Long Hold Times Sabotage the Customer Interaction Before it Begins
What is most customers’ number-one complaint when it comes to doing business with call centers? While interactive voice response (IVR) technology is one of the things customers most love to hate, another black mark for most customer support organizations is excessive hold times.
The hold function is hard to avoid. Even with the best possible forecast, there will be times that inbound calls spike beyond the call center’s control. Trimmed budgets and hiring freezes haven’t helped, and call centers are wary of overstaffing and wasting money with too many agents spending too much time idling.
But there’s no way around it: long hold times kill customer relationships. (A recent Gizmodo article stated that the average person will spend 43 days of their life on hold.) Most callers will start to rate their level of satisfaction at the beginning of the interaction, regardless of the channel – phone, Web or mobile app – wrote callback solutions provider Fonolo (News - Alert) in a recent blog post.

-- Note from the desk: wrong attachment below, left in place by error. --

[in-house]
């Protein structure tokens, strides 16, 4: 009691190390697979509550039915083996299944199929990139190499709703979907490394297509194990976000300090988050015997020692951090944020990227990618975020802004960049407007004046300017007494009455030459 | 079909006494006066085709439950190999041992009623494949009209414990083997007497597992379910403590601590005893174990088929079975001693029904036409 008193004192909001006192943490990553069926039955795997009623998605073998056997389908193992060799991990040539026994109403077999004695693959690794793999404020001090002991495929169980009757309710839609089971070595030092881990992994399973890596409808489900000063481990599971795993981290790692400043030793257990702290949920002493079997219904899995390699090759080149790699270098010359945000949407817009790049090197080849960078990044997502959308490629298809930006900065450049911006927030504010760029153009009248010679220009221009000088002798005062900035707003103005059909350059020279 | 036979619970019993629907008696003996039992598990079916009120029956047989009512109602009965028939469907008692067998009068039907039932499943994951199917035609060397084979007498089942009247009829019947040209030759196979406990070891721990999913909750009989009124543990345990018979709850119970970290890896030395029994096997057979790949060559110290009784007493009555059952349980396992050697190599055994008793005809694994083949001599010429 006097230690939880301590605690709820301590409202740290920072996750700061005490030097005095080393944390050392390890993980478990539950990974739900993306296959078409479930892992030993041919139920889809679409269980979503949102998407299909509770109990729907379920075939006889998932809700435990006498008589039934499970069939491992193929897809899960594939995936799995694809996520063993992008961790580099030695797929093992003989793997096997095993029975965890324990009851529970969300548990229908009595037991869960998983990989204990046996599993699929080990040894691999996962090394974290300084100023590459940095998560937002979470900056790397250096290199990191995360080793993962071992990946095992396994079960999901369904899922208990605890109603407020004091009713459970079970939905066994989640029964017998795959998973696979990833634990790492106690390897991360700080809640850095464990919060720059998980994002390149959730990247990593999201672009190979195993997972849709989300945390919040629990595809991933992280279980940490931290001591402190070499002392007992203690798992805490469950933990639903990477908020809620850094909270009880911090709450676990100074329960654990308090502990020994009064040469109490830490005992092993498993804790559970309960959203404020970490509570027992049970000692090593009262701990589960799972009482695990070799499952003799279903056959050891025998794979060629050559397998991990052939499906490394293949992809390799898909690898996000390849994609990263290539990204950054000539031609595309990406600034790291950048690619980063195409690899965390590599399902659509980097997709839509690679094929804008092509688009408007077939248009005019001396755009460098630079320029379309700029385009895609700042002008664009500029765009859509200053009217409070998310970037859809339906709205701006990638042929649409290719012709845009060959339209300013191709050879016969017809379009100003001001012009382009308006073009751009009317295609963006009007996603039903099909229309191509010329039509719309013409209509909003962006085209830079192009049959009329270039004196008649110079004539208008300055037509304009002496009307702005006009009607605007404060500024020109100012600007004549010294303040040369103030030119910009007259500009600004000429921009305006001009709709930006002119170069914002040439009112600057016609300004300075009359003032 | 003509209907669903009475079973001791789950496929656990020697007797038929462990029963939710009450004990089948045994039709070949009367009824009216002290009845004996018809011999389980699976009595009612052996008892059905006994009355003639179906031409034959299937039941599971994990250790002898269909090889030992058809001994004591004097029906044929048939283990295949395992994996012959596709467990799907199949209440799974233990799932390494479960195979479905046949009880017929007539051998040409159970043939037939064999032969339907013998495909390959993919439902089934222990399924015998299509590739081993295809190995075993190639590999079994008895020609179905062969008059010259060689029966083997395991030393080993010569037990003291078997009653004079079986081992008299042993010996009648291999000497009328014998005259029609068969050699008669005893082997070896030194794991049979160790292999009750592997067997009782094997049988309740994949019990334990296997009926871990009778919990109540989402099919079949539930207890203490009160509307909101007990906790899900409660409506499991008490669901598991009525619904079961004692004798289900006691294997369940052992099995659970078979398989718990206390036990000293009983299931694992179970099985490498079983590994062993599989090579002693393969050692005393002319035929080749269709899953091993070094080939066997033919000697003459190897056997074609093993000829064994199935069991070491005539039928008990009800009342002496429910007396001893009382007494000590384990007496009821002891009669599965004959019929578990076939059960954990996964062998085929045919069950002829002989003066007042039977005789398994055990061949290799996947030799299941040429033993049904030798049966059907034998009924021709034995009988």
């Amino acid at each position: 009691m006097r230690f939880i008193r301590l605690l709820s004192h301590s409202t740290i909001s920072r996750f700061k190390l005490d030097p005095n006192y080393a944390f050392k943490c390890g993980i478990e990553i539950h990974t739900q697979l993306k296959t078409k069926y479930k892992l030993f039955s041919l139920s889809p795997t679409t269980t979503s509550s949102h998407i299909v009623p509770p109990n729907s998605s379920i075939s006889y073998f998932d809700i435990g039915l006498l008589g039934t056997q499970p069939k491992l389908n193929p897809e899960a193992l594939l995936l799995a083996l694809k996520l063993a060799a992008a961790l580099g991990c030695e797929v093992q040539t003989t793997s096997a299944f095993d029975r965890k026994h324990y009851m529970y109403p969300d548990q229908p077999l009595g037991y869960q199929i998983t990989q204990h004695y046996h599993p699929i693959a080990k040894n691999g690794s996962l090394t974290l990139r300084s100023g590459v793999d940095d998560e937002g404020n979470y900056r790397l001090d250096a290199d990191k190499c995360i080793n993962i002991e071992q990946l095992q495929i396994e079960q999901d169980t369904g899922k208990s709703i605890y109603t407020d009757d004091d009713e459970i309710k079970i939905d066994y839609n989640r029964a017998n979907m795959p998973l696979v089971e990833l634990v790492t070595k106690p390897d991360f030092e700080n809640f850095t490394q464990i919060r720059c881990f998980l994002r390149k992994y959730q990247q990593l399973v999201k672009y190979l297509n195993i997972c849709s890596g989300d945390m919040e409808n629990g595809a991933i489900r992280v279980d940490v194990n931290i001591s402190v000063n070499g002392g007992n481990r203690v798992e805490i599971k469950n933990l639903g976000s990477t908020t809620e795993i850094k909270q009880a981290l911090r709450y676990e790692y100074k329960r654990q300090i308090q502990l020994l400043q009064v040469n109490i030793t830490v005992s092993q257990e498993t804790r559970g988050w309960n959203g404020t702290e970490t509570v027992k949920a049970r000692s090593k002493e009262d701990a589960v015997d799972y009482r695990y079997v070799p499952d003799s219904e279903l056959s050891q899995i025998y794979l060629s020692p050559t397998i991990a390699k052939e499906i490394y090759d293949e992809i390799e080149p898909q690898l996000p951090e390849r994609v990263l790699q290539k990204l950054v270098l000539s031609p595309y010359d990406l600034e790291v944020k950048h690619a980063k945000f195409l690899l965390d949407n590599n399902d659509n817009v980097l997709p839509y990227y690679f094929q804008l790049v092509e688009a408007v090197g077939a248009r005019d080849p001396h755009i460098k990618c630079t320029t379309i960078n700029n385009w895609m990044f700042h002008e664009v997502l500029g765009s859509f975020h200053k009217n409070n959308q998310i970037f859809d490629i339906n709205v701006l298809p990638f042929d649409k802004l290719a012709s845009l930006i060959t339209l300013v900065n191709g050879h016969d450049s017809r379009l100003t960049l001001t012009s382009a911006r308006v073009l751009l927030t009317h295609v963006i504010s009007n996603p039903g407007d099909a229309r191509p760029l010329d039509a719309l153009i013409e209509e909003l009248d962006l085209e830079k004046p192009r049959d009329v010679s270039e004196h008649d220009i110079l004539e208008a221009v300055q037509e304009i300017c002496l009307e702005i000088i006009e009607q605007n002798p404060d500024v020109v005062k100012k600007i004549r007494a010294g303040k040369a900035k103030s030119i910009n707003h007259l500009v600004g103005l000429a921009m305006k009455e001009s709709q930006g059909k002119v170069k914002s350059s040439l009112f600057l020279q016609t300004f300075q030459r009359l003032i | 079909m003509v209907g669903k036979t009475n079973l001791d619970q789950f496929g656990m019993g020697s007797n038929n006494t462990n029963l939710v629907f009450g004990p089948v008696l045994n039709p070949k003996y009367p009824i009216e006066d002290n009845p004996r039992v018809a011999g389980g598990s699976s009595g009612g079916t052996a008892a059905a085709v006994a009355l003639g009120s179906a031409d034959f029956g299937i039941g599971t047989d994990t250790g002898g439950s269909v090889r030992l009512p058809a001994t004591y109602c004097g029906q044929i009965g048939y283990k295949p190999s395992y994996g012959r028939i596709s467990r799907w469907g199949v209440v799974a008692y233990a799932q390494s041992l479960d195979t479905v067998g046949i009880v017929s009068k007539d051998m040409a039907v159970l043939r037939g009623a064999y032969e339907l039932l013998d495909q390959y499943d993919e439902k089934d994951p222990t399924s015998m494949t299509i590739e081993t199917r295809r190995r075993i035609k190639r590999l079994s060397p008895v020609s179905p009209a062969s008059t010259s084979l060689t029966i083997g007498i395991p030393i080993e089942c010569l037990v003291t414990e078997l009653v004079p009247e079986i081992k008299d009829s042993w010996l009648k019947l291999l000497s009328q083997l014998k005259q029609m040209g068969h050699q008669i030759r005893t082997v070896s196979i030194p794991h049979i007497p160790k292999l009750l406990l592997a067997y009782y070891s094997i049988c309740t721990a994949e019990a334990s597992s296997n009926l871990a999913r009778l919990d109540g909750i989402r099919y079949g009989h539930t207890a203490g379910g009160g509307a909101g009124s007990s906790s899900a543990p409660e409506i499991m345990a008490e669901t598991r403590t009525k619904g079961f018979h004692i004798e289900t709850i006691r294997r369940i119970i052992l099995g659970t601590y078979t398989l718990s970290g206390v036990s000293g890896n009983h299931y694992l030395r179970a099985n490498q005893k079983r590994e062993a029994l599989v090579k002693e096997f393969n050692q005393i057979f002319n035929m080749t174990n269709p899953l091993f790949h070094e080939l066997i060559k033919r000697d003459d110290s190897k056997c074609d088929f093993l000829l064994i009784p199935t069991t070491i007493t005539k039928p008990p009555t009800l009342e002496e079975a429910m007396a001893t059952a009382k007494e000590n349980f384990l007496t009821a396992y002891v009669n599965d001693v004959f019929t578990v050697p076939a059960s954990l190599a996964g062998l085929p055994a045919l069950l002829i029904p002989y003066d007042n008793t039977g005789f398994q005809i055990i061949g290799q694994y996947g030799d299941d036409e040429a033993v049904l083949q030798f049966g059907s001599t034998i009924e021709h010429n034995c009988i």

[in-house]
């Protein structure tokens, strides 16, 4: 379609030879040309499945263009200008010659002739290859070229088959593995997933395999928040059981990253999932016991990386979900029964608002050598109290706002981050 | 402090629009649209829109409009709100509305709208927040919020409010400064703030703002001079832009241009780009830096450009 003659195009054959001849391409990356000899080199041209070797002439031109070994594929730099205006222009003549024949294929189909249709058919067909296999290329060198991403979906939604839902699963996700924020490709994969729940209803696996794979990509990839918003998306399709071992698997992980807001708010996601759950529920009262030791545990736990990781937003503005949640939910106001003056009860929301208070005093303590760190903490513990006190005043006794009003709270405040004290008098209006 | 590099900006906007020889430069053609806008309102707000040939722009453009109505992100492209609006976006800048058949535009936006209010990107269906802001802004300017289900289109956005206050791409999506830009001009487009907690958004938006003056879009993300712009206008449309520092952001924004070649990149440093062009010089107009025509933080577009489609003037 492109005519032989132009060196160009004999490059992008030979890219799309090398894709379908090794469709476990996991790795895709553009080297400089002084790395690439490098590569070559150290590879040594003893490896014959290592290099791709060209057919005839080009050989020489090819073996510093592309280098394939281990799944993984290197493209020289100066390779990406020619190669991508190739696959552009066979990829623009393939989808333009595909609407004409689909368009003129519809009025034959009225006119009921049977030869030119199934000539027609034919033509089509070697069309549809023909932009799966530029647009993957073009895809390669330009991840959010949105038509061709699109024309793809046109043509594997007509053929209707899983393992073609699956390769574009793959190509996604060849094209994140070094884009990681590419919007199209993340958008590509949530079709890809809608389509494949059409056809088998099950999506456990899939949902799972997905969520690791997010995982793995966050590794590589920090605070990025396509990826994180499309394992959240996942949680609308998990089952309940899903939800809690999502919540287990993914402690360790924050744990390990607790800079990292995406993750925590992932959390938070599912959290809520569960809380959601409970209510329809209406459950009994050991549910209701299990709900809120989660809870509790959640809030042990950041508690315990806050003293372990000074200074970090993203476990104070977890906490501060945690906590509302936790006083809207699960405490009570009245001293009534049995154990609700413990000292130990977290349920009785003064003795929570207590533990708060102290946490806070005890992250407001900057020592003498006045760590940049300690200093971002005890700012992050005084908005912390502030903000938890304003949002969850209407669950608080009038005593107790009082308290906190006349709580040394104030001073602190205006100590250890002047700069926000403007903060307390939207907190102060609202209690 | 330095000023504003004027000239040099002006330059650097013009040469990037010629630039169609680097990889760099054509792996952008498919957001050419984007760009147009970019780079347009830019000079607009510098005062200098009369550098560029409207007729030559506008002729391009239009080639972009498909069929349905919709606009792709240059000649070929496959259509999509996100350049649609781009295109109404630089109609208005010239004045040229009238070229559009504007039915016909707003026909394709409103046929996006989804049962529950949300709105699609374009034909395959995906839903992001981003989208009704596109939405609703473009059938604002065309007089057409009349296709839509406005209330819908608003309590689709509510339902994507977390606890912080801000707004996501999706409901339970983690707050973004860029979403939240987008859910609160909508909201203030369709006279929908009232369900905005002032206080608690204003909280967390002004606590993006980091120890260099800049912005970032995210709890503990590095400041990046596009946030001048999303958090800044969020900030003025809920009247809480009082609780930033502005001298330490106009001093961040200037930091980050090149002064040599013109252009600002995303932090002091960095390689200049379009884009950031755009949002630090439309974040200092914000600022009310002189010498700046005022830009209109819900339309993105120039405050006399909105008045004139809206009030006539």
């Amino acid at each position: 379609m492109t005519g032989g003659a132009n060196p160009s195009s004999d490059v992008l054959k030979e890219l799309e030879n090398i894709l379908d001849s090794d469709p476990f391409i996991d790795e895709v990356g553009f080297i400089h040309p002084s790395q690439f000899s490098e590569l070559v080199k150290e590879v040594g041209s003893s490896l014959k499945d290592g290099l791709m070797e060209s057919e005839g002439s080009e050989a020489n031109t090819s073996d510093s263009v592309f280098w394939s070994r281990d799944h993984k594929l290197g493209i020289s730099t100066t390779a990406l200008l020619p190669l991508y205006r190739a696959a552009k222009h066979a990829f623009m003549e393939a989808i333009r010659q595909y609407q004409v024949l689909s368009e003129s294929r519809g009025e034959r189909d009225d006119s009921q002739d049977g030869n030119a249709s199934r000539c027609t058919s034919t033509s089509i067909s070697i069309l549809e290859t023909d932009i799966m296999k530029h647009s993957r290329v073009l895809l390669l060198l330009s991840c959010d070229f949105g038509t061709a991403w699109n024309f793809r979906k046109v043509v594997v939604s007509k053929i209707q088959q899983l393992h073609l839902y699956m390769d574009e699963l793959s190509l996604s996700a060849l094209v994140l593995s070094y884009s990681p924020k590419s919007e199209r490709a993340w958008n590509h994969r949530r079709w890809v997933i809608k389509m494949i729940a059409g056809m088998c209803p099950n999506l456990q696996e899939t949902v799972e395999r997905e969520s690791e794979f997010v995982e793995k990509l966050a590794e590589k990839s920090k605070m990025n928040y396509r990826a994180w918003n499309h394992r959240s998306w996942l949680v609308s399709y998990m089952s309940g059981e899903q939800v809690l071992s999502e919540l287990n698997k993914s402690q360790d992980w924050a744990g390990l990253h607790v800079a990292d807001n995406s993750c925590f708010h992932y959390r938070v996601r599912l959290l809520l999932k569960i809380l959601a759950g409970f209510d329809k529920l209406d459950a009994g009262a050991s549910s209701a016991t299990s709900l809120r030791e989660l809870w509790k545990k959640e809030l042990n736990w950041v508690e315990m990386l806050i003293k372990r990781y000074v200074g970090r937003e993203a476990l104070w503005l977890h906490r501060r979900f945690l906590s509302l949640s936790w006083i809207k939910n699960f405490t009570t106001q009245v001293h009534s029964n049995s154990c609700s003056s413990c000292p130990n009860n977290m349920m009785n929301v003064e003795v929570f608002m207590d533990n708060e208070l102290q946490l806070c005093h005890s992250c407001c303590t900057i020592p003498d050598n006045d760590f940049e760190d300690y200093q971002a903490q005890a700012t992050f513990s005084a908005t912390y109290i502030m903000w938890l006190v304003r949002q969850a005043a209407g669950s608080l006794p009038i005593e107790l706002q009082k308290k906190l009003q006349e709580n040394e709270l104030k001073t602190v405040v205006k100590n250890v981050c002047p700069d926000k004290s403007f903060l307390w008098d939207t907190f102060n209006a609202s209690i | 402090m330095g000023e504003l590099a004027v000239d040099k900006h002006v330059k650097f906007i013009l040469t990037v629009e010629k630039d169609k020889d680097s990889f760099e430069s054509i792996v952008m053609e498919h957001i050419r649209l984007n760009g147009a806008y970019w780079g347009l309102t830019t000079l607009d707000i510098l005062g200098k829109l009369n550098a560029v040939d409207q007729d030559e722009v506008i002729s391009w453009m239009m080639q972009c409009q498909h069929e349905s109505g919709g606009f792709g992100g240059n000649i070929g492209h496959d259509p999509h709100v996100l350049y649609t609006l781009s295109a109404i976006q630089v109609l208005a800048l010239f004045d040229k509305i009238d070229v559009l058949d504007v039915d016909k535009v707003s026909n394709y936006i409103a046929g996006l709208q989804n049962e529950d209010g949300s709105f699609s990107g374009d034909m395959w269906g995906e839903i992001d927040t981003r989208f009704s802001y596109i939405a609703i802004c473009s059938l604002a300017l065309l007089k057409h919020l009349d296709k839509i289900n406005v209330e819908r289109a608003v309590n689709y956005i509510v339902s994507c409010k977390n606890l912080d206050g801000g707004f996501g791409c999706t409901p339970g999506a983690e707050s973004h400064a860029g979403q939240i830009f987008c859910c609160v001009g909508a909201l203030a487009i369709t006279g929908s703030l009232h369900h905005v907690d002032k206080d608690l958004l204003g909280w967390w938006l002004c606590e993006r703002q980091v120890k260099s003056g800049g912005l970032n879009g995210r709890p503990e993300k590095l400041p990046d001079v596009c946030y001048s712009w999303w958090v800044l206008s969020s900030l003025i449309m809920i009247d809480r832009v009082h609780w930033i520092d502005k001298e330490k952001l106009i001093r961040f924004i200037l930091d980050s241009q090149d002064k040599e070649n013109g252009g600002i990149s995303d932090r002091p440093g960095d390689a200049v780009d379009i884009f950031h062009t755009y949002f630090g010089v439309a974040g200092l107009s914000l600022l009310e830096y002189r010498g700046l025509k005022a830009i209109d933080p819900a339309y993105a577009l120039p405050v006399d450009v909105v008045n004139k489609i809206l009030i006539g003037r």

Fonolo’s blogger Daniela wonders, “How long are your customers waiting in queue before their questions are addressed? Fact is, the longer they wait, the lower their tolerance level gets – the more frustrated they become.”
This sets the tone for the rest of the call: even before you begin to take care of the customer’s issue or problem, he or she is already angry.
For this reason, many call centers have boosted customer relationships and found a way to even out call traffic with the implementation of callback solutions. Customers like to be in control of their interactions with companies, and being offered an alternative to long hold times will score high marks with them.
With the implementation of a callback solution that allows customers to pick a time convenient for them to receive a return call, two things have been accomplished: the call center has attained better control over the rate and volume of call traffic, and the customer avoids long wait times and feels in better control of the customer relationship – a win for everyone.
Edited by Braden Becker